Five years ago, I contributed a piece to Inside Higher Ed in which I shared advice for new provosts based on my 10 years of work at that position. It was my hope that the advice would be helpful to new provosts embarking on their new administrative journeys and would help them avoid some of the pitfalls that can often derail a successful tenure as a chief academic officer. In that piece, I shared five points:
1. Be wary of those individuals who are the first to make an appointment with you.
2. Be sure you research the history of any initial request (for anything) you receive.
3. Resist the temptation to demonstrate that you are a “strong leader” by making big decisions too soon.
4. Think of yourself as “institutional gravity.”
5. Go home.
Now, five years later, as I conclude my 15th year as provost, I find myself wondering how those new provosts have fared. The world of higher education has certainly changed in the past five years, and the challenges of effectively leading an academic program have increased many times over. The financial situation during the last five years has left many of us wondering about the future of our institutions. Words and phrases like “unsustainable,” “rising discount rates and declining net tuition revenue,” “structural budget deficits,” and “restructuring” have become common elements of our vernacular.
Votes of no confidence have increasingly dotted the landscape of higher education as faculty express their frustration with financial constraints and the lack of momentum and/or shared vision for their institutions. In short, the job of the chief academic officer, which many claim to be the most difficult in higher education, has become even more difficult. So, if you are still out there, doing your best to lead in difficult times, I thought I might share a few new observations with you based on my experience over the last five years. Granted, you likely have already learned many of these things on your own. But just in case you haven’t, or if you are someone who may be considering a provost position, here a few other pieces of advice I would like to share with you:
Read any prospectus for a presidential or provost position and you will find the term “shared governance.” While the concept of shared governance has always been an essential element of any college campus, five years of budget reductions and shaky financial footing have brought about even greater interest on the part of faculty, staff, and students in the decision-making processes. Finding ways to engage the campus community in shared governance is important and necessary, but it does have its challenges. You should always remember that shared governance does not always mean shared accountability.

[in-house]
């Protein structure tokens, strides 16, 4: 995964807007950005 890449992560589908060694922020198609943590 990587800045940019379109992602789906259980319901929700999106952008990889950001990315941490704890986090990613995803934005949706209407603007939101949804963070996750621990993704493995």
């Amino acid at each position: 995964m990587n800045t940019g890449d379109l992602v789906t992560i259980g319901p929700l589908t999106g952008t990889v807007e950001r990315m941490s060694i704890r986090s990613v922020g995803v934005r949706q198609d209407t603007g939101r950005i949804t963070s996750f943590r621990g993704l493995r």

In the academic sphere, the accountability is all yours, no matter how shared the decision-making process was. And it is rare that a system of shared governance will consistently yield results that are satisfactory to everyone. Shared governance is essential – but not always perfect.
Transparency is a very important concept in higher education today (again, read any prospectus if you need proof). It is important for you to be transparent in your decision-making processes and to demonstrate that you are able to communicate the reasons for your decisions effectively (more on that in a minute). You should always be willing and able to share with the campus community the information that is shaping the difficult decisions you are making.
Keep in mind, however, that transparency can become a challenge when you start to show people things they don’t necessarily want to see. For many of us who thought our financial challenges were “cyclical” rather than “structural,” we probably shielded our faculty, staff, and students from the cold, hard facts, thinking that surely things were going to get better on their own. For those of us at institutions facing the need for dramatic change, sharing that information for the first time can be a bit sobering, and not always pleasant.